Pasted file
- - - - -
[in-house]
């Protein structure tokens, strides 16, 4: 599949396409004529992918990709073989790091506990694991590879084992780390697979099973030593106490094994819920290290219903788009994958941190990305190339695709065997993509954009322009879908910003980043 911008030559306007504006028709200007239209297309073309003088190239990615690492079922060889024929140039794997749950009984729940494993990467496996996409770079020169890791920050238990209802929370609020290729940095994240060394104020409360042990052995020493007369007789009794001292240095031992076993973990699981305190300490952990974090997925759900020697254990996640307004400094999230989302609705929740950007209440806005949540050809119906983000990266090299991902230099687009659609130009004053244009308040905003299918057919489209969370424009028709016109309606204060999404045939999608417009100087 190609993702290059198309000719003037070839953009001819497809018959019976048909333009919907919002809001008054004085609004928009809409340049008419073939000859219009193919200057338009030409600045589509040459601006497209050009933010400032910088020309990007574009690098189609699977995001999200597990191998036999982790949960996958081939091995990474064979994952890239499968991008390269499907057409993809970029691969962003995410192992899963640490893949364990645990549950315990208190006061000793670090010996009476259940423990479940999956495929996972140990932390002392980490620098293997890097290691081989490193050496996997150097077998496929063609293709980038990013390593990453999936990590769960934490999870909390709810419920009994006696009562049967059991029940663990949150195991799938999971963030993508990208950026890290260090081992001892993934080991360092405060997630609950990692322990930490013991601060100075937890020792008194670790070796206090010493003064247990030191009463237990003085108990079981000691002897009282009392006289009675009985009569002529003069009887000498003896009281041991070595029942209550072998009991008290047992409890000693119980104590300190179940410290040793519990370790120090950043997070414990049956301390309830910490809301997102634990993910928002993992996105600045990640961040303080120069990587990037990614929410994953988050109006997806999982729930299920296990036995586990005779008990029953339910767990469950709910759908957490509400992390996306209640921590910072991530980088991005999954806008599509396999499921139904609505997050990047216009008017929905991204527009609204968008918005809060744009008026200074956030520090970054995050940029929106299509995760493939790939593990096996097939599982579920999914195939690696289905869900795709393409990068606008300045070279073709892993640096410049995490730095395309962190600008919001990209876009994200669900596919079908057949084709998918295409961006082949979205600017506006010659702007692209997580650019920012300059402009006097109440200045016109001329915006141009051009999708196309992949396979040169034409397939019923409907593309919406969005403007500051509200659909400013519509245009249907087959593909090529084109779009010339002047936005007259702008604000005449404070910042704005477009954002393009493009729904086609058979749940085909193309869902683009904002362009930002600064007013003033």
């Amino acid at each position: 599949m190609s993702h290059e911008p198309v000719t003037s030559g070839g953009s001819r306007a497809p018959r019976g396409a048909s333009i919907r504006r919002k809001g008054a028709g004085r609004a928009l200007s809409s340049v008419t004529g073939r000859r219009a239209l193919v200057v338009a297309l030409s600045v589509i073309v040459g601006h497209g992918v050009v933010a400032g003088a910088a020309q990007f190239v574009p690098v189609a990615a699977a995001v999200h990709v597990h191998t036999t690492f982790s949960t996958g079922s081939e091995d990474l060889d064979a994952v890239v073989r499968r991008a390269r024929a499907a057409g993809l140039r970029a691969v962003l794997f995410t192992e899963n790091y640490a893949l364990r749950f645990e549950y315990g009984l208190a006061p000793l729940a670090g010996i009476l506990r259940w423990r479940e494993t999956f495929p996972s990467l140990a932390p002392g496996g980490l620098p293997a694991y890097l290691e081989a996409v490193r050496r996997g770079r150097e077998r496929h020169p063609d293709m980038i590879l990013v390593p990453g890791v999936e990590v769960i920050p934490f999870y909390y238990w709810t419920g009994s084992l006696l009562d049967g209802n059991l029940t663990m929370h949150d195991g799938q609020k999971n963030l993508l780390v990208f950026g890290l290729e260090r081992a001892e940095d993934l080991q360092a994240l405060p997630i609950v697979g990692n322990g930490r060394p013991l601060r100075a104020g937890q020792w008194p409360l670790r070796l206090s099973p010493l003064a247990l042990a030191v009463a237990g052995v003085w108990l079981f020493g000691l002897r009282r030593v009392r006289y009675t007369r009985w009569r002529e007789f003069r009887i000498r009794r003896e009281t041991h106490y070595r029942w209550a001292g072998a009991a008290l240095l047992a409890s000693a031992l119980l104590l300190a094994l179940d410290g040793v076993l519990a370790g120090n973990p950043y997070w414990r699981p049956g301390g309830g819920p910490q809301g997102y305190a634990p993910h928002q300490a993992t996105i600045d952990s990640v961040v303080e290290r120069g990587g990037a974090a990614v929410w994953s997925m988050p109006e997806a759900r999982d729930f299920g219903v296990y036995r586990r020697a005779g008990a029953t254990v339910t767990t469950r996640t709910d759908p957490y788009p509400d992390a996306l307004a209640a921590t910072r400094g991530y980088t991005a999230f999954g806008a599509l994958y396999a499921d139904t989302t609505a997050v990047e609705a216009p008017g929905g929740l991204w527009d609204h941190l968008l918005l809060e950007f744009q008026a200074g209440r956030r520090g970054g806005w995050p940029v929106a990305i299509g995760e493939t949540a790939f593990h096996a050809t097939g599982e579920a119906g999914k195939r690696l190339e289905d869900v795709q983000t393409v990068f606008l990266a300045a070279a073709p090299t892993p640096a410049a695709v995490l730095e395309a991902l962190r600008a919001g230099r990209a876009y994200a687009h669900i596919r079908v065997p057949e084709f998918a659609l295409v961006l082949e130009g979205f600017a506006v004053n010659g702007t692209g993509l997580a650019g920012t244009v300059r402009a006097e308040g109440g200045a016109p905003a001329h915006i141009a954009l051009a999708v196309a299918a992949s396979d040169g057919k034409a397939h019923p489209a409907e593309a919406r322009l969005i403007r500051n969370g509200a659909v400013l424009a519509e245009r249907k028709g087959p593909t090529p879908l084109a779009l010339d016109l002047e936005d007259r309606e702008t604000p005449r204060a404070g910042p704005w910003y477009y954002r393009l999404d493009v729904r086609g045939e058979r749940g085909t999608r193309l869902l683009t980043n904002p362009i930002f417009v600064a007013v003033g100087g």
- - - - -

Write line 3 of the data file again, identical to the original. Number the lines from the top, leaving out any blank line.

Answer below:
């Amino acid at each position: 599949m190609s993702h290059e911008p198309v000719t003037s030559g070839g953009s001819r306007a497809p018959r019976g396409a048909s333009i919907r504006r919002k809001g008054a028709g004085r609004a928009l200007s809409s340049v008419t004529g073939r000859r219009a239209l193919v200057v338009a297309l030409s600045v589509i073309v040459g601006h497209g992918v050009v933010a400032g003088a910088a020309q990007f190239v574009p690098v189609a990615a699977a995001v999200h990709v597990h191998t036999t690492f982790s949960t996958g079922s081939e091995d990474l060889d064979a994952v890239v073989r499968r991008a390269r024929a499907a057409g993809l140039r970029a691969v962003l794997f995410t192992e899963n790091y640490a893949l364990r749950f645990e549950y315990g009984l208190a006061p000793l729940a670090g010996i009476l506990r259940w423990r479940e494993t999956f495929p996972s990467l140990a932390p002392g496996g980490l620098p293997a694991y890097l290691e081989a996409v490193r050496r996997g770079r150097e077998r496929h020169p063609d293709m980038i590879l990013v390593p990453g890791v999936e990590v769960i920050p934490f999870y909390y238990w709810t419920g009994s084992l006696l009562d049967g209802n059991l029940t663990m929370h949150d195991g799938q609020k999971n963030l993508l780390v990208f950026g890290l290729e260090r081992a001892e940095d993934l080991q360092a994240l405060p997630i609950v697979g990692n322990g930490r060394p013991l601060r100075a104020g937890q020792w008194p409360l670790r070796l206090s099973p010493l003064a247990l042990a030191v009463a237990g052995v003085w108990l079981f020493g000691l002897r009282r030593v009392r006289y009675t007369r009985w009569r002529e007789f003069r009887i000498r009794r003896e009281t041991h106490y070595r029942w209550a001292g072998a009991a008290l240095l047992a409890s000693a031992l119980l104590l300190a094994l179940d410290g040793v076993l519990a370790g120090n973990p950043y997070w414990r699981p049956g301390g309830g819920p910490q809301g997102y305190a634990p993910h928002q300490a993992t996105i600045d952990s990640v961040v303080e290290r120069g990587g990037a974090a990614v929410w994953s997925m988050p109006e997806a759900r999982d729930f299920g219903v296990y036995r586990r020697a005779g008990a029953t254990v339910t767990t469950r996640t709910d759908p957490y788009p509400d992390a996306l307004a209640a921590t910072r400094g991530y980088t991005a999230f999954g806008a599509l994958y396999a499921d139904t989302t609505a997050v990047e609705a216009p008017g929905g929740l991204w527009d609204h941190l968008l918005l809060e950007f744009q008026a200074g209440r956030r520090g970054g806005w995050p940029v929106a990305i299509g995760e493939t949540a790939f593990h096996a050809t097939g599982e579920a119906g999914k195939r690696l190339e289905d869900v795709q983000t393409v990068f606008l990266a300045a070279a073709p090299t892993p640096a410049a695709v995490l730095e395309a991902l962190r600008a919001g230099r990209a876009y994200a687009h669900i596919r079908v065997p057949e084709f998918a659609l295409v961006l082949e130009g979205f600017a506006v004053n010659g702007t692209g993509l997580a650019g920012t244009v300059r402009a006097e308040g109440g200045a016109p905003a001329h915006i141009a954009l051009a999708v196309a299918a992949s396979d040169g057919k034409a397939h019923p489209a409907e593309a919406r322009l969005i403007r500051n969370g509200a659909v400013l424009a519509e245009r249907k028709g087959p593909t090529p879908l084109a779009l010339d016109l002047e936005d007259r309606e702008t604000p005449r204060a404070g910042p704005w910003y477009y954002r393009l999404d493009v729904r086609g045939e058979r749940g085909t999608r193309l869902l683009t980043n904002p362009i930002f417009v600064a007013v003033g100087g």